These are surgeries performed on the blood vessels in the body usually to prevent or relieve either blockage, bleeding, or poor blood flow.
When the arteries in the neck, the carotids, have blockage due to plaque build up, the blood flow to the brain can be compromised. This puts a person at risk for a stroke and sometimes a surgeon will recommend removal of these blockages through a procedure called a carotid endarterectomy. In this procedure, an incision is made in the side of the neck with the effected artery. The plaque is removed from the blood vessel and the incisions closed.
Arteries are blood vessels that take the blood from the heart to all other organs and tissues of the body. Sometimes arteries may become blocked by plaque (fatty deposits) and the blood cannot reach the intended organ or tissue. This is called peripheral artery disease. Treatments often include surgeries to remove the plaque or bypass the blockage.
Upper and Lower Endarterectomies
Other arteries may also have the plaque removed to prevent blockage of blood flow. Common arteries that may be repaired include arteries of the arms, legs, kidneys and intestines. Incisions are made near the arteries, the arteries are cleaned of the plaque and the arteries closed.
Another type of problem with arteries is aneurysms. An aneurysm is a bulging in an area of a blood vessel (artery) where it is weak. This can be caused by an injury or by high blood pressure over a period of time. An aneurysm can occur anywhere in the body but is commonly seen in the aorta—the largest artery in the body. The aorta takes blood from the heart to all the areas in the body. As the area of the aneurysm continues to stretch, there is a risk of rupture. The size and location of an aneurysm determine how it would best be treated. Some need to be surgically repaired to prevent serious hemorrhage or death.
Open Aneurysm Repair
With the traditional open surgical repair, the patient is placed under general anesthesia. The surgeon makes an incision near the affected artery so he/she can visualize the aneurysm. (For an abdominal aneurysm, the incision is made in the abdomen or side.) Once the artery is accessed, the surgeon clamps the artery to prevent blood flow through it and removes the affected portion of artery. A synthetic graft or tube is then attached to the remaining ends of the artery to replace the diseased portion.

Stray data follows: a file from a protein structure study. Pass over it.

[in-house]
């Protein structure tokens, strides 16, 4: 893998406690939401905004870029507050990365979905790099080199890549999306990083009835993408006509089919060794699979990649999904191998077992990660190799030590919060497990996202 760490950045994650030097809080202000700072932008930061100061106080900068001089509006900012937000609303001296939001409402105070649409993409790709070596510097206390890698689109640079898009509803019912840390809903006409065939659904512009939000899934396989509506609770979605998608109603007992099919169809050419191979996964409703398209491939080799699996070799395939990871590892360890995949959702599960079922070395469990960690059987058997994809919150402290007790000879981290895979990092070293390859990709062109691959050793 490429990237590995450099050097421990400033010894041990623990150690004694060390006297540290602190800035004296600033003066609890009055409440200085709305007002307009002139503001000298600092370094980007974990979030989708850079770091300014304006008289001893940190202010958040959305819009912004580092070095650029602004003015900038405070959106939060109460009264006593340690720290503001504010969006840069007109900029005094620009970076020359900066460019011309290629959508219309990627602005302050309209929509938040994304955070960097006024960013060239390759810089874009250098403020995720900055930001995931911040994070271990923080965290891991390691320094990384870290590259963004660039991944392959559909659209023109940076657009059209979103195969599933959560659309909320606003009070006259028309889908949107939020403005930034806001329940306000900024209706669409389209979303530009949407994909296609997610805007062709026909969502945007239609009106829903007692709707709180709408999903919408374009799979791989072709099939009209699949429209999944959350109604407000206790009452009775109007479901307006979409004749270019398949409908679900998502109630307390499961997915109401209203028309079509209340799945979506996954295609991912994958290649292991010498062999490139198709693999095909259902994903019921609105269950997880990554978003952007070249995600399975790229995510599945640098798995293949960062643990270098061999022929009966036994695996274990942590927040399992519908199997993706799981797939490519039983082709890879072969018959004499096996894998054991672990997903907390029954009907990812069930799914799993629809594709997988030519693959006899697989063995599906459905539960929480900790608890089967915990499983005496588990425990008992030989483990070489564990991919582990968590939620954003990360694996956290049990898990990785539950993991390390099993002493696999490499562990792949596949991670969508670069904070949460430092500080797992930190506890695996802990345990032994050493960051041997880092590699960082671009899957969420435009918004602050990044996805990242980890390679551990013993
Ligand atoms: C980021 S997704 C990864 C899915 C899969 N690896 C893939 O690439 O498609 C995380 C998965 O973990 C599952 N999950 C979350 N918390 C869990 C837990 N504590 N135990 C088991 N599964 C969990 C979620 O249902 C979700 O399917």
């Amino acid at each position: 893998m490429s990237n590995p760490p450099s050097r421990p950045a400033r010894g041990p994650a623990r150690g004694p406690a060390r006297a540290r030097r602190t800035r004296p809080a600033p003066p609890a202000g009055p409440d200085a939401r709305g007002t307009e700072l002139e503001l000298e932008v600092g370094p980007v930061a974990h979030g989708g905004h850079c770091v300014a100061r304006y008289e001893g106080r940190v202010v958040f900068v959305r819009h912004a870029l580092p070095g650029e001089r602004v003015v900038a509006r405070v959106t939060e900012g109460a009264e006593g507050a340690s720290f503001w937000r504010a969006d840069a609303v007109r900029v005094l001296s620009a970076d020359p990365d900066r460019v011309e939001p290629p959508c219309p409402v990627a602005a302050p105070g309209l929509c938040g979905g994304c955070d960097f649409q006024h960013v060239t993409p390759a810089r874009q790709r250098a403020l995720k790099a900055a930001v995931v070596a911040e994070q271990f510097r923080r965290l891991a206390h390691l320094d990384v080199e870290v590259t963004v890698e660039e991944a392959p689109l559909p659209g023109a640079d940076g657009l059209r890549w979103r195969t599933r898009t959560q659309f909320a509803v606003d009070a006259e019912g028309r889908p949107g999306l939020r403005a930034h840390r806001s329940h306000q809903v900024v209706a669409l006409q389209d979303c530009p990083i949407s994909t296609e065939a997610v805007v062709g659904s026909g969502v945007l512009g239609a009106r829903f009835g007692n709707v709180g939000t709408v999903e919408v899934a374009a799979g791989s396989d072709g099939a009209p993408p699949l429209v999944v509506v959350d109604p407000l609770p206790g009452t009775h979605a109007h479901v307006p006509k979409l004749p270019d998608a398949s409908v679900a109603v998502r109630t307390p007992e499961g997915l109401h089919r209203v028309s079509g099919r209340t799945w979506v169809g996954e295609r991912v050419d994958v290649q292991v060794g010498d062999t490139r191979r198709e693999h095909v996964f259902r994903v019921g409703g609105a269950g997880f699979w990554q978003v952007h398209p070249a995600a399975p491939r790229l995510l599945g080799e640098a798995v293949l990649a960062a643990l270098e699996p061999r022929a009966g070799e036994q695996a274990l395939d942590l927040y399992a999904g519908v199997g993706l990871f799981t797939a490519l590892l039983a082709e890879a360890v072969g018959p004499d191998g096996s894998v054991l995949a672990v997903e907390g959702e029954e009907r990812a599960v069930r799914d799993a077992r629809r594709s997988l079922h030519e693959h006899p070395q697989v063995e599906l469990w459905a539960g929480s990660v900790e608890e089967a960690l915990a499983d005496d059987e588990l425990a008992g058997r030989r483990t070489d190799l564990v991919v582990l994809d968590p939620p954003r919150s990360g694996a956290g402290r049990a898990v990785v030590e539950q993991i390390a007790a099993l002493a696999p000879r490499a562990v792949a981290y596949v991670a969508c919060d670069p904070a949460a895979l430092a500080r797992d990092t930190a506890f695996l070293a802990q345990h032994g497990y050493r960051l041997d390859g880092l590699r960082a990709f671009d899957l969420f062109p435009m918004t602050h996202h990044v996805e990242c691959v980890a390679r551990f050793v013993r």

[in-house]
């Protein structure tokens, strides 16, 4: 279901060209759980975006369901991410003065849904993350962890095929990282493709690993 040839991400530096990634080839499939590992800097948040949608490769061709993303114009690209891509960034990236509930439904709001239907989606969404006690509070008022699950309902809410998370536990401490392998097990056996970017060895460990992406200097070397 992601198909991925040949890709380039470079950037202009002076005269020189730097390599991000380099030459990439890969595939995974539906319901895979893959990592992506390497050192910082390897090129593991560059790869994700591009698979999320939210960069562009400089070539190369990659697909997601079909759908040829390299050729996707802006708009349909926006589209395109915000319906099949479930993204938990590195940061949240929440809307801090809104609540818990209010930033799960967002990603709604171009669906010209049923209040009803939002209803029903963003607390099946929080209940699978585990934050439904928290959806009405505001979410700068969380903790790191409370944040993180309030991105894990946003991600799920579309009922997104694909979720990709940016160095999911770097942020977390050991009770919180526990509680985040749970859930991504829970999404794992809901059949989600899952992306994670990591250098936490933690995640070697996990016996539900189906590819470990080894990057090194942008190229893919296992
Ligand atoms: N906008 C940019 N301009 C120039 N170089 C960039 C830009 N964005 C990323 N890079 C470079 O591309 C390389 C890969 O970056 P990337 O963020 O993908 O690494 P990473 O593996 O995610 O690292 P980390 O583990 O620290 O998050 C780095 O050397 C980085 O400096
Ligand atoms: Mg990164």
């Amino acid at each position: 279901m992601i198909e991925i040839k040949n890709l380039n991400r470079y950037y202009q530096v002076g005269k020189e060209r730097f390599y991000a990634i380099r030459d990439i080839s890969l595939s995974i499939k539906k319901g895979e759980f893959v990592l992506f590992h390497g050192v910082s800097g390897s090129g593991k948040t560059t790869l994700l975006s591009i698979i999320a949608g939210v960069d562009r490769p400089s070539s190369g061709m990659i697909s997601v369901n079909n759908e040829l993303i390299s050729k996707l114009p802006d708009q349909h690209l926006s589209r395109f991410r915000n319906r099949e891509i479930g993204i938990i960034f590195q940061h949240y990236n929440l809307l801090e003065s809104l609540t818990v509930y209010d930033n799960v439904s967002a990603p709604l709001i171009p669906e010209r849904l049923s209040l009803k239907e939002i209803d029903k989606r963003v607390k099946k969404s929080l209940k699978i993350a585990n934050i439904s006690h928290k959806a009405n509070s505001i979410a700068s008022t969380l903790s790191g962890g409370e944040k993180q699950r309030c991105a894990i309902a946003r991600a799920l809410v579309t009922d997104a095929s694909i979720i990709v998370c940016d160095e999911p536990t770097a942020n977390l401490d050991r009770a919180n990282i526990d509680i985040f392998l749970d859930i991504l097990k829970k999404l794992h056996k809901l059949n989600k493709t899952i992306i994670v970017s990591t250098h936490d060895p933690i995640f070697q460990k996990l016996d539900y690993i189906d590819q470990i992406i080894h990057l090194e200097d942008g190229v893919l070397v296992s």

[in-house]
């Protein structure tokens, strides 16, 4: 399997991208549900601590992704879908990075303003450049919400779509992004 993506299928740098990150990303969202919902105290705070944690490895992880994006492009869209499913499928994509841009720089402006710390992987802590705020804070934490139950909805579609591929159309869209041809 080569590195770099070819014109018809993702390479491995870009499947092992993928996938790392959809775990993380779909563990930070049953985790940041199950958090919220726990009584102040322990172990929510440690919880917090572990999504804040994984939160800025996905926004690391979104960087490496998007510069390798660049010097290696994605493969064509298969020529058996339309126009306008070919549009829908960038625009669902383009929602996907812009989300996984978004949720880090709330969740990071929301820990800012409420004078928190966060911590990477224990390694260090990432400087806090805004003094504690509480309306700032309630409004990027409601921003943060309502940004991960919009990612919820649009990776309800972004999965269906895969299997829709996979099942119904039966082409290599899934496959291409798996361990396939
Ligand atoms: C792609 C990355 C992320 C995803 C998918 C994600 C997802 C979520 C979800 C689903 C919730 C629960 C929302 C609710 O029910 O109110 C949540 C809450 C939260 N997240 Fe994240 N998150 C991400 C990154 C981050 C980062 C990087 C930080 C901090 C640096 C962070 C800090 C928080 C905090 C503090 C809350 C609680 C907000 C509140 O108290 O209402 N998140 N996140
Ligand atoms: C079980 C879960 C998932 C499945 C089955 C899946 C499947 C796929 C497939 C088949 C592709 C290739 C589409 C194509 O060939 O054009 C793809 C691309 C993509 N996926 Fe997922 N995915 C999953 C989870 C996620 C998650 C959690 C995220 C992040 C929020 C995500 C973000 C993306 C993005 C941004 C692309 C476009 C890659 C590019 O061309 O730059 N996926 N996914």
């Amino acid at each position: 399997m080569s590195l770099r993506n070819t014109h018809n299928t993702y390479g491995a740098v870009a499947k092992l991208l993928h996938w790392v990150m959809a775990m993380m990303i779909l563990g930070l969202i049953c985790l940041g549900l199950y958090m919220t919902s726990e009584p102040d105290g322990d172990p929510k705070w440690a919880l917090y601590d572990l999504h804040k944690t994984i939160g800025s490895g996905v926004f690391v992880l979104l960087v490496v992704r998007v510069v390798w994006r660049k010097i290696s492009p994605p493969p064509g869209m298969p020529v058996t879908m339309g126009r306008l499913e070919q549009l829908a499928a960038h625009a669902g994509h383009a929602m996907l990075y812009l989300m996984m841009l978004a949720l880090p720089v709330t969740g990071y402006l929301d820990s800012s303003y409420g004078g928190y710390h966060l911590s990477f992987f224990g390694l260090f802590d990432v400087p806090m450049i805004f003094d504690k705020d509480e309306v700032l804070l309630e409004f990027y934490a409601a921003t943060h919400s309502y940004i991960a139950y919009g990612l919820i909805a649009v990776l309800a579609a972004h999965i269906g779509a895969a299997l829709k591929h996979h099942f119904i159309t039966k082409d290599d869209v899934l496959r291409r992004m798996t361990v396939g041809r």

Endovascular Aneurysm Repair
Some patients are good candidates for our minimally invasive aneurysm repair surgery, called an endovascular aneurysm repair or EVAR. Endovascular means inside the artery. These surgeries may be performed with only light sedation and a regional anesthesia (epidural) so the patient remains awake. The surgeon makes a small incision in the groins to access the femoral (leg) arteries. Under X-ray imaging, special instruments are inserted inside the artery to perform the procedure. A stent-graft, or a fabric tube with an outer metallic support structure, is then placed in the artery and inserted to the site of the aneurysm. With this type of surgery, there is much shorter recovery time and patients may go home sooner from the hospital and return to work earlier as well. Your surgeon will help determine which option is the best for you.
Angioplasty and Vascular Bypass
Patients who have atherosclerosis or hardening and narrowing of the arteries in their extremities may need an intervention to relieve symptoms. Symptoms include fatigue, pain, burning, numbness, tingling, swelling, and discolored skin or ulcers in the affected extremity.
When medications are not effective, a surgical intervention may be needed. The first option is angioplasty. This is when a physician inserts a catheter into the artery and uses a balloon to open up the blockage.